• Eve

    Please run this!

  • carol

    Please run this documentary!

  • taylor

    I think its the best documentary on Andy!

  • rebecca

    I hope this will be rebroadcasted soon!



  • kinzie

    please play this again! soon.

  • Naomi

    Would LOVE to see this documentary soon!

  • kimberly flynn

    Who Knew?! Fabulous man.

  • Jelissa henderson

    this is an amazing idea! make the film :)

  • joey hinderson

    this makes me happy to be alive and be gay

  • hakeem

    omg i love this this should soon

  • Kelly

    Andy Warhol is showing up everywhere. A gallery near my school just opened with some of his work. It was amazing!!

  • A McKendall

    Excellent film -A mustsee film which I enjoyed and learn from

  • Mary Jane

    Please re-broadcast on PBS. A name not mentioned was Frederick Hughes, of Houston, who was Warhol’s business manager and executor of his estate.

  • Paige


  • Butch The Nurse

    Andy Warhol has got to be one of the greatest artists to everr live!
    i feel that this documentary was useful and interesting, and you should play this again!

  • amber

    Ummmm has anyone here seen factory girl? He didn’t pay his actors!

  • Red Sonja

    If you play this again soon, they will come…. Drella is King!!!

  • nagy mic nag


  • kaya

    oh please hes not that great!

  • UrSoFuNnY

    Andy Warhol is awesum…i love pop art!

  • Z u L m A!! C:

    yeah..andy warhol didn’t have the best attitude…yeah he was a little bit of a dousche..but overall you can’t ignore his art!!!! he was a navigator made a whole new genre for artists today. he influenced many people…i am gladly one of them! hes inspirational and im glad he made a stamp in pop-art!!!!! =D

  • babspire


  • vicky anindo

    this is a very fasinating documentary of andy warhol and he has inspired so many people to do this type of art and will always be remembered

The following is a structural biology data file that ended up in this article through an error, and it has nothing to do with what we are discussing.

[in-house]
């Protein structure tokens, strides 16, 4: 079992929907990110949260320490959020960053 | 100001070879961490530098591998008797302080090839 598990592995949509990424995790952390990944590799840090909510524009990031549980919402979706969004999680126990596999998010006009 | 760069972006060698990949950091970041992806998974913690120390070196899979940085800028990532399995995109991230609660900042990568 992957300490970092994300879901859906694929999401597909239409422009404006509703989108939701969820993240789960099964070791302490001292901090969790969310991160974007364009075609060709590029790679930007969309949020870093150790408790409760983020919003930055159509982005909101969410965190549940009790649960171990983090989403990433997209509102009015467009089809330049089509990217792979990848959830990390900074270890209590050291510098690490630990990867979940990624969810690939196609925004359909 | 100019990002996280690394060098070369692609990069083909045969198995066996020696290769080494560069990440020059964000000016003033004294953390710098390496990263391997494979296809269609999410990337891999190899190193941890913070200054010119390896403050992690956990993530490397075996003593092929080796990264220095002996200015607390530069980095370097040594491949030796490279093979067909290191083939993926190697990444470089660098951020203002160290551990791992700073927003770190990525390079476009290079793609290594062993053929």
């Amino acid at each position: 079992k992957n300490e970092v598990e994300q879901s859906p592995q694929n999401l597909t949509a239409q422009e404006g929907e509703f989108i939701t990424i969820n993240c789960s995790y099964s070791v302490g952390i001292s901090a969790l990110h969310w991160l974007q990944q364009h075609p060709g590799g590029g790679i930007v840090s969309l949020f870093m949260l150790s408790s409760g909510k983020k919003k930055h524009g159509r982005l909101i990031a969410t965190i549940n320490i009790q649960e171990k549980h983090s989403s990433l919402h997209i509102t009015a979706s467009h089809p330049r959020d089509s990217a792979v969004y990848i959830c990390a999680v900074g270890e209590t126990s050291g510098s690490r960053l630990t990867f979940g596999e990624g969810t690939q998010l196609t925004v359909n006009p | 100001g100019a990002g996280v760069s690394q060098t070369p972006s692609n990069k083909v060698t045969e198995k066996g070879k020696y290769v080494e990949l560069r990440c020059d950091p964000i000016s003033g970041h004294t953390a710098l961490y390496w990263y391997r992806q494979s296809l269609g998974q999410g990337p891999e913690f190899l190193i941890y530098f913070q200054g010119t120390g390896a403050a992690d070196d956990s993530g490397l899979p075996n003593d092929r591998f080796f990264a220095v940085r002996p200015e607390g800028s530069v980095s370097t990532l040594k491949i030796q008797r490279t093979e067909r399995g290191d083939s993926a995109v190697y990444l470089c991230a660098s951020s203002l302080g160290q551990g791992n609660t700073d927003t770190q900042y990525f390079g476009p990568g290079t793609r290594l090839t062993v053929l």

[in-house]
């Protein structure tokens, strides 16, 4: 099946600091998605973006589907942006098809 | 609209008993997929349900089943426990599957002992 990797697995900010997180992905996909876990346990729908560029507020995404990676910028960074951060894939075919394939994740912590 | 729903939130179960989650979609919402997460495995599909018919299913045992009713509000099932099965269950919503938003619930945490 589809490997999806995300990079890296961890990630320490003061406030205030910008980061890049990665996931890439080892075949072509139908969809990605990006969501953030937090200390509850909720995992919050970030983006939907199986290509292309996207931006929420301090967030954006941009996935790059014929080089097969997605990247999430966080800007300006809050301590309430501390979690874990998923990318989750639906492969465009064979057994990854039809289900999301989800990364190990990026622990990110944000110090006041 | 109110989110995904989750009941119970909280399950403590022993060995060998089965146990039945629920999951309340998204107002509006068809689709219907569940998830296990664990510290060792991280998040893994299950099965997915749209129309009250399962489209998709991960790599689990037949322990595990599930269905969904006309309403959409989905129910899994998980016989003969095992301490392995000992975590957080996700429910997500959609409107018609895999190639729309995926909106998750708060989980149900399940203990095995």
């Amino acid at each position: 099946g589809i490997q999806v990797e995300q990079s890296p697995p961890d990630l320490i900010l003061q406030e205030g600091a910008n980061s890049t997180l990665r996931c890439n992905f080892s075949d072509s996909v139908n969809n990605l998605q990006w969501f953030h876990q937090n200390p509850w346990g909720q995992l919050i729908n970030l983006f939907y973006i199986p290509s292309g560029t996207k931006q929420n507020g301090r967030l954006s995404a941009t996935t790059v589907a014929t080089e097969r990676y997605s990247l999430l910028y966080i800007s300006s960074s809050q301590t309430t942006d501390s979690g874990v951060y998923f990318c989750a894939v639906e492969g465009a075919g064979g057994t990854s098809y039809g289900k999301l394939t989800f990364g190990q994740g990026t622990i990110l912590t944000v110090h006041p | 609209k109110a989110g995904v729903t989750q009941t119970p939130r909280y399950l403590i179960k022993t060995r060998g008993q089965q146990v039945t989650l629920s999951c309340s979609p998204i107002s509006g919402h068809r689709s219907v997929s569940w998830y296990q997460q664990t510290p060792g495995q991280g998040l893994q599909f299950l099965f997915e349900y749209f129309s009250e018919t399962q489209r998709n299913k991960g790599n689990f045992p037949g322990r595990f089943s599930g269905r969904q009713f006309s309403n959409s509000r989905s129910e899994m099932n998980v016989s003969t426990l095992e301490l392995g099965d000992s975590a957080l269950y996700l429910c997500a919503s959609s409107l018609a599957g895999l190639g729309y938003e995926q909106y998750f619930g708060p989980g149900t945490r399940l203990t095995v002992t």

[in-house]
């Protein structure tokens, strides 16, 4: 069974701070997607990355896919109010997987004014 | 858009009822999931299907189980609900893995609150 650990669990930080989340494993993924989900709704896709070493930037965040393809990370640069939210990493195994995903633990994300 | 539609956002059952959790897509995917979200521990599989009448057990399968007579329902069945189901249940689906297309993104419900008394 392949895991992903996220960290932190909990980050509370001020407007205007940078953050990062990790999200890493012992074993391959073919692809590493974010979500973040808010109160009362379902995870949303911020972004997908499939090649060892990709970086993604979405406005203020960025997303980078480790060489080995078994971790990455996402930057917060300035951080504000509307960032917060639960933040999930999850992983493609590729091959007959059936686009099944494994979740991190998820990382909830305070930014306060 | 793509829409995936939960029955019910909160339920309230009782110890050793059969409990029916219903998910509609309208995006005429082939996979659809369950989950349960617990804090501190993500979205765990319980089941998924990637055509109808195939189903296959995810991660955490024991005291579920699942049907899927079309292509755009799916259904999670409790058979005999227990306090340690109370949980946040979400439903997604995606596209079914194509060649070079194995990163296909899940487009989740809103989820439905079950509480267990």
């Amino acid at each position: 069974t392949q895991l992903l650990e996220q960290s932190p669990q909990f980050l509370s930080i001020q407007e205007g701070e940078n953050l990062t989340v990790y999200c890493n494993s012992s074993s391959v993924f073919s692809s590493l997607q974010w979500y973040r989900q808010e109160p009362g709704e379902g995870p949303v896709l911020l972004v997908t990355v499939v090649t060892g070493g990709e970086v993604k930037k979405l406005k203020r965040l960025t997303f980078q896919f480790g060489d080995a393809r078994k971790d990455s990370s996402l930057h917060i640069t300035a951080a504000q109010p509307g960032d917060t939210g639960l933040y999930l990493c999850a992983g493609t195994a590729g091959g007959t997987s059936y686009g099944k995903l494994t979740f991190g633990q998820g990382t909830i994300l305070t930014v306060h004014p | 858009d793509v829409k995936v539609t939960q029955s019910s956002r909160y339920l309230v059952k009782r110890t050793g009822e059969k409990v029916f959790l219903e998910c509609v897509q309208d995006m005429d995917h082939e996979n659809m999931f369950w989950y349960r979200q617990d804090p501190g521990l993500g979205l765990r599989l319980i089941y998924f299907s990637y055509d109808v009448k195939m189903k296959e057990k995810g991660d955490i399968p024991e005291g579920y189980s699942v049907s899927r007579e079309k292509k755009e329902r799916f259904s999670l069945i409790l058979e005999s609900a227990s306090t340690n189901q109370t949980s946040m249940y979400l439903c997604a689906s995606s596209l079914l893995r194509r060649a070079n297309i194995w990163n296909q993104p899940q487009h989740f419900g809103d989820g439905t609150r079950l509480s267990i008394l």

• art lover

    i’m doing a project on him for school….he’s kinda wierd but his art is pretty good over all! but he has an absesion for cambell’s soup and Marlon Monroe. but ya over all he has a good talent!

  • kayla

    yes he is fantastically stupendis(:

  • Raven

    This guy is so Werid! :P

  • Jourden

    I love andy warhol!! He’s totally rad :P

  • rockey

    A very disturbed man whom had no idea who he was or what life was, I am sorry he died without knowing!!!

  • keita

    i love your work i would love to meet you but im only 16 years old so see ya you friend keita

  • carol

    his art is so aesome dont hate!!!! =>


    I am the birdie that met you two years ago from Brisbane for the Warhol show at QAG/GoMA. The bowerbird. I would like to come to Penn and work on the Warhol collection with you. Hope to hear from you soon.

  • John Richard Hendricks

    I don’t see on PBS credits for all the people involved in the production of the Andy Warhol documentary. I am particularly interested in the music — so well done.

  • grace song

    it will be really nice if you guys do this!

  • Ivalee

    please show :] andy’s my fav

  • Jay SLoan

    I think you should be required to have at least a 6th grade education to post comments here.

  • Briana

    Andy Warhol was an incredible artist, he may of done wrong in the past. Very good type of pop art! It’s sad how he left because of a surgery.

  • Sue Spade

    I missed part II. Please rerun soon! It was very very inciteful.

  • laura

    what is the name of the opera playing during the haircut scene, beginning of part 5?

  • Countess P

    Were living- I am so enthusiast with interest in caviar scene at dinner table and fine pluck of brow could we have some documentary

  • skye

    what about billy name?

  • skye

    he’s a pretty cool dude!

  • M. B. Zurich

    His quotations will outlive his superficial art.

  • liz

    but y??

  • andy lova

    i am way moree amazin!!!

  • andy lova

    i am way moree amazin!